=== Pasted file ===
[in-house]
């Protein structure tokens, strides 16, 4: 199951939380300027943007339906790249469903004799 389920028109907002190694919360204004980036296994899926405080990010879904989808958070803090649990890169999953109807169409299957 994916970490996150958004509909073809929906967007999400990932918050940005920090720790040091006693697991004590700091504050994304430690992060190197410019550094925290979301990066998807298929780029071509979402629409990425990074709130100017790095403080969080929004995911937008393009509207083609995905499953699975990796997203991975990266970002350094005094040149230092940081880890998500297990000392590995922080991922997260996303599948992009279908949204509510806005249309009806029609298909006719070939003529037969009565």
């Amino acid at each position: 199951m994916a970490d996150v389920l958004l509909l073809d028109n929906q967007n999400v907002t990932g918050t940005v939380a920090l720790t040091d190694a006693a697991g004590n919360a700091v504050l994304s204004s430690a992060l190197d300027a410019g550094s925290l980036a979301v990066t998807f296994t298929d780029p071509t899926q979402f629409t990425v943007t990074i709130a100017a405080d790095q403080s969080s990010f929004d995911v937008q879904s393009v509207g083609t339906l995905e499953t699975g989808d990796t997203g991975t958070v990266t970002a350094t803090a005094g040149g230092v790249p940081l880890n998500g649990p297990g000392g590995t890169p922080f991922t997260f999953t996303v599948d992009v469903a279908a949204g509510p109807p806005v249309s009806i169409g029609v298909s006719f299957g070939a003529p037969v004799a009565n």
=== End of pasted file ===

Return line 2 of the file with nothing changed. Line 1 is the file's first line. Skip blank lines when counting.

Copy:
């Protein structure tokens, strides 16, 4: 199951939380300027943007339906790249469903004799 389920028109907002190694919360204004980036296994899926405080990010879904989808958070803090649990890169999953109807169409299957 994916970490996150958004509909073809929906967007999400990932918050940005920090720790040091006693697991004590700091504050994304430690992060190197410019550094925290979301990066998807298929780029071509979402629409990425990074709130100017790095403080969080929004995911937008393009509207083609995905499953699975990796997203991975990266970002350094005094040149230092940081880890998500297990000392590995922080991922997260996303599948992009279908949204509510806005249309009806029609298909006719070939003529037969009565």